Structural hollow sections (SHS) offer a number of structural and architectural advantages over open section profiles. They possess a high strength to weight ratio and high torsional and minor axis stiffnesses. As such, they are very efficient in resisting lateral torsional instability and compressive forces. SHS are favoured by architects due to their aesthetic appeal and versatility.
SHS offer, for a given volume of steel, an exposed surface area appreciably smaller than open sections, leading to improved performance in fire.
The fire resistance of SHS can be enhanced by the application of external insulating materials and/or filling the section with concrete or water. External protection to SHS takes one of a number of forms; sprays ( vermiculite or mineral fibre based ), boards, pre-formed casings, intumescent coatings, concrete and brick or block protection are all used. Internal protection is particular to SHS and takes the form of concrete filling (which also enhances structural performance) or water filling.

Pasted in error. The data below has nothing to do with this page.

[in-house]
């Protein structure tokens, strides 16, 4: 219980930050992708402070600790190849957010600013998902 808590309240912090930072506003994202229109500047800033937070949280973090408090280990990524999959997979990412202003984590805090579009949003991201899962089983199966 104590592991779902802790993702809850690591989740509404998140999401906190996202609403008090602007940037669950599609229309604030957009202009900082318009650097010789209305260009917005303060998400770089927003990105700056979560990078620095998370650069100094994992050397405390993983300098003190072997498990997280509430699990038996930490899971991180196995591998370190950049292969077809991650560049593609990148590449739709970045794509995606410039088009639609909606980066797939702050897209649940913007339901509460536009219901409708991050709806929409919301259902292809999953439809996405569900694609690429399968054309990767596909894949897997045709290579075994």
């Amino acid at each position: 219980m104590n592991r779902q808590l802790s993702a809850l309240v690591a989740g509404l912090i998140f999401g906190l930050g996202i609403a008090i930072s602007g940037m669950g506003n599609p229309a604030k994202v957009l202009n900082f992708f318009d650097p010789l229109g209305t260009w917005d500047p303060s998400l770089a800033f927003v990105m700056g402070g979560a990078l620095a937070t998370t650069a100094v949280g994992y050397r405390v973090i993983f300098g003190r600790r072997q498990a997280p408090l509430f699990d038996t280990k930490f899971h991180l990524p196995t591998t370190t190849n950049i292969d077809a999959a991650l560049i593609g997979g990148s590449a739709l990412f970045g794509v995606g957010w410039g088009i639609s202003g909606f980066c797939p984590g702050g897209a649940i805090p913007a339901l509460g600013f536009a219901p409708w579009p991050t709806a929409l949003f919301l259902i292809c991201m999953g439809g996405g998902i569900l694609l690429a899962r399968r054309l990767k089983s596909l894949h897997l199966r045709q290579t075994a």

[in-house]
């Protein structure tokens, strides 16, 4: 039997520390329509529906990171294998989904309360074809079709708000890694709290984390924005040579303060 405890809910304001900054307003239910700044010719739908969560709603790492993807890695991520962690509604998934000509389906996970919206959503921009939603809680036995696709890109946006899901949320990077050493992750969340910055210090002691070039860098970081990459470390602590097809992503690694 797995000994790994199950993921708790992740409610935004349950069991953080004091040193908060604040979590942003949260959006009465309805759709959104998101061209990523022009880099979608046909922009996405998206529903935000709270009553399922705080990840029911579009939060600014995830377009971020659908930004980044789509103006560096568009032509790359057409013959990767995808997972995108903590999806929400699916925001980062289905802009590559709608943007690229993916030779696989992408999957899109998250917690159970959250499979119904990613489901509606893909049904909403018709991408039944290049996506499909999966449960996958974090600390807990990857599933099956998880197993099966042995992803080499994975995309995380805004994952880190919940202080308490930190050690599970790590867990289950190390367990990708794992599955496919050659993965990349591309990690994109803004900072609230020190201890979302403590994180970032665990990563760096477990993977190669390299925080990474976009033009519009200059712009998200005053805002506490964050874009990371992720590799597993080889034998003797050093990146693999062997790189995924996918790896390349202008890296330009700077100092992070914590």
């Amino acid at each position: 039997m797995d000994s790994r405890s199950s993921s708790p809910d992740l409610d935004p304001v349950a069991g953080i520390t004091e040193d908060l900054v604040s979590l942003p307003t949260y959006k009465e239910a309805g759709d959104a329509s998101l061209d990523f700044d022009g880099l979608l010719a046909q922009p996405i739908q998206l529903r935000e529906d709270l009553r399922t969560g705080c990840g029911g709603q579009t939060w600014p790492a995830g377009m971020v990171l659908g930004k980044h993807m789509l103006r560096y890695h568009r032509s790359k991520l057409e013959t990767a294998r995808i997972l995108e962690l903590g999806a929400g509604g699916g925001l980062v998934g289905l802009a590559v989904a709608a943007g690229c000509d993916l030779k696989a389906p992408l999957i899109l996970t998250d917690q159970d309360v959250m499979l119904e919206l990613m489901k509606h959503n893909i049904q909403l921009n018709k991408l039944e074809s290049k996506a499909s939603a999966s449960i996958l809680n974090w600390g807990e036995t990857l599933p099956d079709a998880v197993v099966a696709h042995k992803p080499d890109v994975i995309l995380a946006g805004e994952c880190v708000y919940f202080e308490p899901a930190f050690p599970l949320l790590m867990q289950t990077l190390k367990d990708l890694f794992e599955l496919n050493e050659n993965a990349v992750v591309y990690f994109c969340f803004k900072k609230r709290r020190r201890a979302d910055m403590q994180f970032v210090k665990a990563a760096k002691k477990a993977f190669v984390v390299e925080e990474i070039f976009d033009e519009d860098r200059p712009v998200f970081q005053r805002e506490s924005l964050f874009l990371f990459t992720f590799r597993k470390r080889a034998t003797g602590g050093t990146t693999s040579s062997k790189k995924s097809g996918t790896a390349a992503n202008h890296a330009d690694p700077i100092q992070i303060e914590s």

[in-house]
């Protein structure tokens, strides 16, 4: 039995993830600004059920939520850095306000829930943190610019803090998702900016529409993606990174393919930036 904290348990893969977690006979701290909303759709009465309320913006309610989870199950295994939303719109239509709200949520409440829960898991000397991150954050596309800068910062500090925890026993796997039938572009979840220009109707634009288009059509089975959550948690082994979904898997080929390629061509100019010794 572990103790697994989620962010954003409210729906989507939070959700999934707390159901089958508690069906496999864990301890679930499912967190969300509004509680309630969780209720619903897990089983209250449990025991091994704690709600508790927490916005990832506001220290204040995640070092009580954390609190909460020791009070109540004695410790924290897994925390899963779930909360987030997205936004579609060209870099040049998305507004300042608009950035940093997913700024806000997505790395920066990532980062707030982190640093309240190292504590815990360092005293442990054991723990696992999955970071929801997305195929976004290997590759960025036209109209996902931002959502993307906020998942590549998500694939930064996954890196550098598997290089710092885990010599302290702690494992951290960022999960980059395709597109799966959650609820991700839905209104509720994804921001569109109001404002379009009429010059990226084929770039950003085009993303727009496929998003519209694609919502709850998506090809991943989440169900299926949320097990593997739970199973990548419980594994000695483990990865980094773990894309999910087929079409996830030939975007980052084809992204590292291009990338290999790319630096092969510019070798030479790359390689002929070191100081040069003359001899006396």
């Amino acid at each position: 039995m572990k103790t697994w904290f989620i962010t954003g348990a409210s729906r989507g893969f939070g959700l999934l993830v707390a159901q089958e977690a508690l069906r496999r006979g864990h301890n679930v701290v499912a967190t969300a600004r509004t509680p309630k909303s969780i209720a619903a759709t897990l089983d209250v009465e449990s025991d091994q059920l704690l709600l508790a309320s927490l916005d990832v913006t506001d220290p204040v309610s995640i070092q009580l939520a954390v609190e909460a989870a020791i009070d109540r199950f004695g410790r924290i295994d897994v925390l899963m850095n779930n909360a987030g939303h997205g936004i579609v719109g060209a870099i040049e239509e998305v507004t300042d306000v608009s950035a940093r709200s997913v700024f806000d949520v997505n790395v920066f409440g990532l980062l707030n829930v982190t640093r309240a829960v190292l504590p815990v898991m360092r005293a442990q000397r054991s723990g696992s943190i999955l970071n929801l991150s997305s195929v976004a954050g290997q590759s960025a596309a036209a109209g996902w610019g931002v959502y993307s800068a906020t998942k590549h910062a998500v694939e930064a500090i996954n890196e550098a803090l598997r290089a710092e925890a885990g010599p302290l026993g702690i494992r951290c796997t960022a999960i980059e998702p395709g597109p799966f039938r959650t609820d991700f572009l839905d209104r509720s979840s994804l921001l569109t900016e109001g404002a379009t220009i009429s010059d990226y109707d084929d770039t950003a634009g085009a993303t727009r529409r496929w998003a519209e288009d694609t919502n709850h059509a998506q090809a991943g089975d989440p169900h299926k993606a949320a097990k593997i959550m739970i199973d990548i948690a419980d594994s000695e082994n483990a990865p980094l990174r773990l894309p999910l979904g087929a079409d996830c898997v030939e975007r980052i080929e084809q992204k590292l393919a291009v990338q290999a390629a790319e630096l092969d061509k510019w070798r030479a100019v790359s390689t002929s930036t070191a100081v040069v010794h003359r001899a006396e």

BS 5950: Part 8 sets out a methodology for determining fire resistance based on fire tests and analytical methods.. The purpose of this article is to describe ways of achieving fire resistance for SHS in accordance with BS 5950: Part 8, provide design guidance for each of the methods described in the Code and act as a commentary to the Code. Where additional information is available, the article expands on the Code methods. 16 refs.